Over 160 New Species Discovered in Southeast Asia’s Greater Mekong

'Ziggy Stardust' snake
‘Ziggy Stardust’ snake

It’s been a tough year for animal conservation—not only was there a controversial report saying the Earth would lose two-thirds of vertebrate species by 2020, elephants had their worst year in a quarter century and the gentle giraffe slipped onto the endangered species list. Even the amphibian celebrity Toughie, the last Rabbs’ fringe-limbed tree frog, croaked his last.

But a new report from the World Wildlife Fund shows that the world is still full of beautiful and surprising creatures worthy of protection, discussing 163 species previously unknown to science that were discovered by various researchers in the Greater Mekong in 2015.

The new species included nine amphibians, 11 fish, 14 reptiles, 126 plant species and three mammals. According to the report, since 1997 scientists have cataloged 2,409 new species in the complex of jungles, tributaries, and wetlands around the Mekong, which winds through southeast Asia, passing through a range of countries including Laos, Cambodia, Thailand and Vietnam.

“The Greater Mekong region keeps reminding us that there are many incredible, unexplored areas, leading to new discoveries happening every year and it is crucial that we protect them before they are lost,” Jimmy Borah, the WWF’s Wildlife Program Manager in the Mekong region, tells Amy Sawitta Lefevre at Reuters.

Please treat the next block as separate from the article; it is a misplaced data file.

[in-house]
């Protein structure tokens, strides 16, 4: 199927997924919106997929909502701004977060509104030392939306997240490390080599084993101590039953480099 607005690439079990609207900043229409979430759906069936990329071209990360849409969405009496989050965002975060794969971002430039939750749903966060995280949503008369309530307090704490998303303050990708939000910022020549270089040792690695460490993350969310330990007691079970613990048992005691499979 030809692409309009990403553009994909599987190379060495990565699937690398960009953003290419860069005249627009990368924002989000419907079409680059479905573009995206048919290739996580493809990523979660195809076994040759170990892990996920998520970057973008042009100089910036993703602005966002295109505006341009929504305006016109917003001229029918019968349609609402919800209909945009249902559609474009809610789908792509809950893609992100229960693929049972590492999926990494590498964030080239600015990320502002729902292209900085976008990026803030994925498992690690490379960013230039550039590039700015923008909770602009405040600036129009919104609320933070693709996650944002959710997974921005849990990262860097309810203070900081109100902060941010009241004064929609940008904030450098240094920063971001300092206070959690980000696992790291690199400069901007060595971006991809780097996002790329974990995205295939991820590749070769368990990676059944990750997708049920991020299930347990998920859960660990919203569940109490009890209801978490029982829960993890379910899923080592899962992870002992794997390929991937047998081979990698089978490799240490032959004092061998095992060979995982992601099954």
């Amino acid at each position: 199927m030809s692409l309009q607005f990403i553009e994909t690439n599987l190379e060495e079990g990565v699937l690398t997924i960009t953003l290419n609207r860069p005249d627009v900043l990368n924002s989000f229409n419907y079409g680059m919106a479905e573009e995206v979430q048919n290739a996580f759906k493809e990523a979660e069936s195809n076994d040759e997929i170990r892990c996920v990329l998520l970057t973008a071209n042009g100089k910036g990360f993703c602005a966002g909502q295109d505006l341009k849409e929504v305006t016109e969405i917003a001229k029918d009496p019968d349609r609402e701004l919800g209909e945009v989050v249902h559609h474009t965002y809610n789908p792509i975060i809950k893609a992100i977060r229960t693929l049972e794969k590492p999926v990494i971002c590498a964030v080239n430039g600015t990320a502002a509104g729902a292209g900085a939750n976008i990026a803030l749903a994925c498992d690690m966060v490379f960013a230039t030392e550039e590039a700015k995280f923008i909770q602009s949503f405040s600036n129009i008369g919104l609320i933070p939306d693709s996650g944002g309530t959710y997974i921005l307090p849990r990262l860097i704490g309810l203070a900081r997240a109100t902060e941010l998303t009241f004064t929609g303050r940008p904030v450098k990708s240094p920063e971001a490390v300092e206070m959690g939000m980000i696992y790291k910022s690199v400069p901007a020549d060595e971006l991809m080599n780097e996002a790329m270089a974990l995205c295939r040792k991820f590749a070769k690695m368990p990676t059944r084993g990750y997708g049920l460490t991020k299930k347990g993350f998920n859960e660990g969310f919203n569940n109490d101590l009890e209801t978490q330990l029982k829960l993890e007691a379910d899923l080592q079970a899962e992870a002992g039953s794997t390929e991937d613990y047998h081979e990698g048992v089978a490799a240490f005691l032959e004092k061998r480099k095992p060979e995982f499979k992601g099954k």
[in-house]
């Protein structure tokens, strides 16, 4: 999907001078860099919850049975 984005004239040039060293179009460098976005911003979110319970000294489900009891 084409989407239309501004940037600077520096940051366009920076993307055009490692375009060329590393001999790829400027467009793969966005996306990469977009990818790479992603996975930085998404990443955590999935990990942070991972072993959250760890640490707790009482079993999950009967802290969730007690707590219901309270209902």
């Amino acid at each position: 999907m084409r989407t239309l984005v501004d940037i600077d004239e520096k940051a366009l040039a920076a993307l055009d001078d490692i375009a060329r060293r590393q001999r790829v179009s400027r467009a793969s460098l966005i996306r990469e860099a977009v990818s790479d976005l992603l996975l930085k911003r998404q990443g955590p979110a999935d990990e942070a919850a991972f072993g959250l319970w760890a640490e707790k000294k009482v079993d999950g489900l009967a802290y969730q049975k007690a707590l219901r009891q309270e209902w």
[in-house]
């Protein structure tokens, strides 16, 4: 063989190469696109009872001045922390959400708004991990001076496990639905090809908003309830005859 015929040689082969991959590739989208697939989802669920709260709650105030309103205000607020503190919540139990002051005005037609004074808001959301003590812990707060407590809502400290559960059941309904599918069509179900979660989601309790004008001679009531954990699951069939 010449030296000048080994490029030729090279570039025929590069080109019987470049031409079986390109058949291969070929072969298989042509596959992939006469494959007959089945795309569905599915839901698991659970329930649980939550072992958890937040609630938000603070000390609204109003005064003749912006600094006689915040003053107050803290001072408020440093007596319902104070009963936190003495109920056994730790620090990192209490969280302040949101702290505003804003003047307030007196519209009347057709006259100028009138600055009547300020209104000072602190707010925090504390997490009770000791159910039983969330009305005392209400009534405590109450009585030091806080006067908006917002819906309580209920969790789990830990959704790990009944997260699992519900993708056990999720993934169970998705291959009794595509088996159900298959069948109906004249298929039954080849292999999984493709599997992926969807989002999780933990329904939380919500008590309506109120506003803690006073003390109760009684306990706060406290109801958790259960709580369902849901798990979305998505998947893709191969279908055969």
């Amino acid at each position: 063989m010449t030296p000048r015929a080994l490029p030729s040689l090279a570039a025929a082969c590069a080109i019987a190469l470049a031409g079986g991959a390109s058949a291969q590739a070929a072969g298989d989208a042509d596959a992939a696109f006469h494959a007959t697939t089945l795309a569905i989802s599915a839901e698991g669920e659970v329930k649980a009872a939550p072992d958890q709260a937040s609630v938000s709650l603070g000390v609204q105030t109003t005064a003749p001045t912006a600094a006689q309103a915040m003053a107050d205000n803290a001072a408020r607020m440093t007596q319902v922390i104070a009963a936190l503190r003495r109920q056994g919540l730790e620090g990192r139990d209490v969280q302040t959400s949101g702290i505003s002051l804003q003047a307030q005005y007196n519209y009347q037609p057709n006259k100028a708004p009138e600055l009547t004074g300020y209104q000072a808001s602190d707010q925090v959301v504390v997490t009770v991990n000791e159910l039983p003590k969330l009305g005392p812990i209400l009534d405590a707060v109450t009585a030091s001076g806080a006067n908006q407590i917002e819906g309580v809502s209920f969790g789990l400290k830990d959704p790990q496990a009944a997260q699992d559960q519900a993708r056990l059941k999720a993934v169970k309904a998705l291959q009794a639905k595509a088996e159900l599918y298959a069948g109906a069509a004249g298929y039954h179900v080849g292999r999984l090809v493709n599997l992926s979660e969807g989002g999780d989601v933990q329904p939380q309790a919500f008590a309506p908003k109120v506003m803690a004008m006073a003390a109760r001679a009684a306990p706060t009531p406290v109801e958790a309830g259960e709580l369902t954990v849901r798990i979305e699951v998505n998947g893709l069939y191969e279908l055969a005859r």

Some of the new species discovered are true rock stars. According to the report, herpetologist Alexandre Teynié and his colleagues found Parafimbrios lao while hiking along the pockmarked cliffs of Lao’s Luang Prabang Province. The snake species, which has an iridescent head, was unlike anything he’d encountered in the area. “We approached with shock, bringing to mind all the known species in Asia that it may resemble, but there was no match.”

In fact, it was a part of a new genus. The WWF began calling it the Ziggy Stardust Snake in tribute to David Bowie.

The Phuket Horned Tree Agamid, Acanthosaura phuketensis, was found in the few remaining forested patches on the island of Phuket, a popular tourist hub in southern Thailand. It’s hoped that this new species, as well as two new geckos and a viper discovered on Phuket in the last decade will spur conservation efforts to save the area’s threatened forests.

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SOURCE: Smithsonian, Jason Daley

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